I had to look this up in my Principles of Surgery book. I hope this helps.
Eccrine sweat is the clear aqueous solution containing 99% water and 1% solids, half of which are ganic salts and half organic compounds. Under normal circumstances it is hypotonic, but at high rates of sweating it depends on material that is in the blood stream; it is not a simple ultrafiltrate of plasma but, but represents an active secretion. The concentration of sodium and chloride is lower than that in plasma, while the concentration of potassium is somewhat higher. The concentration of chloride depends on many factors and is usually in the range of 15 to 60 meq\L. The sodium concentration is almost entirely equivalent to that of chloride and varies in a parallel fashion. Chloride and sodium concentrations rise with prolongation of sweating and with the rate of sweating and temperature of the skin. The salt concentration of sweat also depends on the intake, and an adequate supply of drinking water depress the concentration. The loss of potassium through the skin ranges between 2.7 and 3.1 meq\L.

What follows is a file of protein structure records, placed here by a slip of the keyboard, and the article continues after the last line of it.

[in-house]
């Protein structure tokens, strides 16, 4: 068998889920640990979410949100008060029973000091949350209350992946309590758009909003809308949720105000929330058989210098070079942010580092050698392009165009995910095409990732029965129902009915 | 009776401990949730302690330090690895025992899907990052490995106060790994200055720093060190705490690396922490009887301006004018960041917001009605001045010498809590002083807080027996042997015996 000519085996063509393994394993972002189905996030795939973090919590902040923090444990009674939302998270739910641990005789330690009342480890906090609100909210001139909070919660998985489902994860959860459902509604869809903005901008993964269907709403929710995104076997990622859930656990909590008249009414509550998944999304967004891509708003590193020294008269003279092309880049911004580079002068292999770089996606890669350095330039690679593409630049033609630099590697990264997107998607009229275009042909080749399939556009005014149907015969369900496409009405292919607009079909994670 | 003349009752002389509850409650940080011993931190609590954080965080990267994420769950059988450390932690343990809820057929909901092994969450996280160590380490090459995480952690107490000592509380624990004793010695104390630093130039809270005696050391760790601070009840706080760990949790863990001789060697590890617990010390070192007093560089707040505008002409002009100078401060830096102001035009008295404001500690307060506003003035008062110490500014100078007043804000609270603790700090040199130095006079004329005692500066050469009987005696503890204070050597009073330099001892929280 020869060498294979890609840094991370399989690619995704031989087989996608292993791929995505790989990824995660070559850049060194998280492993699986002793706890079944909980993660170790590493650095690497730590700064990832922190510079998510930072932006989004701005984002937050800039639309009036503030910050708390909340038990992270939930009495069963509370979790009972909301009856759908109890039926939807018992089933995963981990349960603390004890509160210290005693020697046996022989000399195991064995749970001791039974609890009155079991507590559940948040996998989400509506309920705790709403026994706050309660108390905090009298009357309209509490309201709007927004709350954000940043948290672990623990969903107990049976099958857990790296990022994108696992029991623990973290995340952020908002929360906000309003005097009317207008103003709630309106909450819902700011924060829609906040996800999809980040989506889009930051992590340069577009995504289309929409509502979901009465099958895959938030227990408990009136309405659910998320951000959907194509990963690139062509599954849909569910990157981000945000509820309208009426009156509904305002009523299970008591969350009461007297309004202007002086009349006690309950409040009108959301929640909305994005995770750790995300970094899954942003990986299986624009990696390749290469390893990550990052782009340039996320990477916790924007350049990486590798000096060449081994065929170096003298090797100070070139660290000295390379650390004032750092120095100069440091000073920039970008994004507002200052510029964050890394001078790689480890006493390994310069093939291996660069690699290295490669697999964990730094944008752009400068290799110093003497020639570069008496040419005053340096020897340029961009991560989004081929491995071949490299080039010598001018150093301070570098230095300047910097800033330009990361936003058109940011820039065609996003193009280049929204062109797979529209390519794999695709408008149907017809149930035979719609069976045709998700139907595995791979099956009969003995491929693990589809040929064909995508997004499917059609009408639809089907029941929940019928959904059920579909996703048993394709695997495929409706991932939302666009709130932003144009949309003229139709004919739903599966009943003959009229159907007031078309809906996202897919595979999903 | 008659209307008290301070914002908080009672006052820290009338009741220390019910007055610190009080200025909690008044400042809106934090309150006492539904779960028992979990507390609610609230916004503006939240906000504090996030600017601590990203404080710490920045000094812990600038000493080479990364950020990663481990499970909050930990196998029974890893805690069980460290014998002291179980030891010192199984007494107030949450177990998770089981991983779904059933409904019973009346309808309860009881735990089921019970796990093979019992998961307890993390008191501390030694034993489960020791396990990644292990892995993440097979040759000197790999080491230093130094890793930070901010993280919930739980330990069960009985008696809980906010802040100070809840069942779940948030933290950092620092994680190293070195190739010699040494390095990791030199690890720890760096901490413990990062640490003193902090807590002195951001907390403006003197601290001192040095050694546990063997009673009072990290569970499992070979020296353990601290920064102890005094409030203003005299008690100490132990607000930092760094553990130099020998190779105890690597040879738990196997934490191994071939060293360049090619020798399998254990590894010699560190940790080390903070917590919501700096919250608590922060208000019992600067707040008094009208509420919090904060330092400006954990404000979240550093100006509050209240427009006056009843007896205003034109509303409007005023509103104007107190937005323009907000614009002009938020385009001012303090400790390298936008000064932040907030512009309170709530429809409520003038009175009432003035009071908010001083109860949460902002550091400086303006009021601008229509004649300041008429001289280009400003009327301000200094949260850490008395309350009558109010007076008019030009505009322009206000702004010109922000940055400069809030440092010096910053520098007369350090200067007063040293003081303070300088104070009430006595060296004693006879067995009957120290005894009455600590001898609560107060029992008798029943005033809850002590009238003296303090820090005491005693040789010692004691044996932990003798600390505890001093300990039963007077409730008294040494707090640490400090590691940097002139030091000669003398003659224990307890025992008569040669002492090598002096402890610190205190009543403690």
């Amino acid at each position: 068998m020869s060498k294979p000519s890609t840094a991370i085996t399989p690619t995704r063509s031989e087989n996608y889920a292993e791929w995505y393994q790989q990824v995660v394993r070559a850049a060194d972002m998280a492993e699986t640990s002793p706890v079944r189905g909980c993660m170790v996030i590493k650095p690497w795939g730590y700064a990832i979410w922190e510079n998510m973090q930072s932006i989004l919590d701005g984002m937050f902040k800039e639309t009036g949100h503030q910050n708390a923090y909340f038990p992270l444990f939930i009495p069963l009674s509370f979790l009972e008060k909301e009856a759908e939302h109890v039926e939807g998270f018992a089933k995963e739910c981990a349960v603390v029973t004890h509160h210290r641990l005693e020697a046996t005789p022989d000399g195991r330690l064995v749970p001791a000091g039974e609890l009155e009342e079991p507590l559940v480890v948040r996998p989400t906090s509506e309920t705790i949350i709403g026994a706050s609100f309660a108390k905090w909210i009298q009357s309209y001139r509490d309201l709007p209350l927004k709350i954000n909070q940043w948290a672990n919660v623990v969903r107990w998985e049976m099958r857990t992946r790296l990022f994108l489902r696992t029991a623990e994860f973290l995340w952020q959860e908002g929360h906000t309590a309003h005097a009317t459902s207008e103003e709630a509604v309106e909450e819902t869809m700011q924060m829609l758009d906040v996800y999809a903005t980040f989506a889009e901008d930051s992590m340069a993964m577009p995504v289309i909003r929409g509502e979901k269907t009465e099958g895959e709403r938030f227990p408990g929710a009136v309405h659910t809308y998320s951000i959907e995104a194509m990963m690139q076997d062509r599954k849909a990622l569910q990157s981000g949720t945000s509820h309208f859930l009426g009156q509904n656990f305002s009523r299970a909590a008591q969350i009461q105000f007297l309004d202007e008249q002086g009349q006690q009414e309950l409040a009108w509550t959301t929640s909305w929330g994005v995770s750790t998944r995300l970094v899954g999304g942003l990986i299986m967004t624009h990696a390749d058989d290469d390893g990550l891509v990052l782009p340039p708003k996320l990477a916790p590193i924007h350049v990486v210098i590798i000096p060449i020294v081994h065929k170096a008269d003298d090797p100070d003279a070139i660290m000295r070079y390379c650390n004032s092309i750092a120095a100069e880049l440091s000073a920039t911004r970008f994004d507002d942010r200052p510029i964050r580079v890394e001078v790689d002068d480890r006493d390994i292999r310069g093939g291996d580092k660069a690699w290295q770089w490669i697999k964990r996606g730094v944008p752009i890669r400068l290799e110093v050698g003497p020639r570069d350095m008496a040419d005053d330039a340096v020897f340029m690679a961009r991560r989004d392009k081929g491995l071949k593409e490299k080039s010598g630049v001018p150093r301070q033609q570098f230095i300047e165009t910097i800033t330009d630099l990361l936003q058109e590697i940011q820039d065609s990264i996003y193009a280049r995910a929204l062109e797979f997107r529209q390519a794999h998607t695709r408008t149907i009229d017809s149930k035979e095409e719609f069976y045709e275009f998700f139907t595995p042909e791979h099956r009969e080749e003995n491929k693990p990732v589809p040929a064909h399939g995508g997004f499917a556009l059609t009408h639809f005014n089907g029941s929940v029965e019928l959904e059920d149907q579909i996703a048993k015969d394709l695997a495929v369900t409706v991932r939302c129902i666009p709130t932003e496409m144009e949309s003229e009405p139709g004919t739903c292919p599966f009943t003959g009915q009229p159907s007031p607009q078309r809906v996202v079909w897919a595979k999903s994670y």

Nitrogen compounds are almost lost transdermally , and the concentration of urea in sweat is twice as high as that in the blood. Creatinine is present in sweat in only a minute amount, and amino acids have also been noted. Ammonia is a primary constituent of sweat, and it can be concentrated by the sweat glands with nearly the same efficiency as the renal excreting unit. Large amounts of lactic acid and lactate have been demonstrated in sweat, particularly during heavy musuclar exercise and in association with thermogenic sweat. The concentrations are 10 to 20 times higher then that in the blood, and it is felt that the lactic acid originates from breakdown of glycogen within the sweat glands.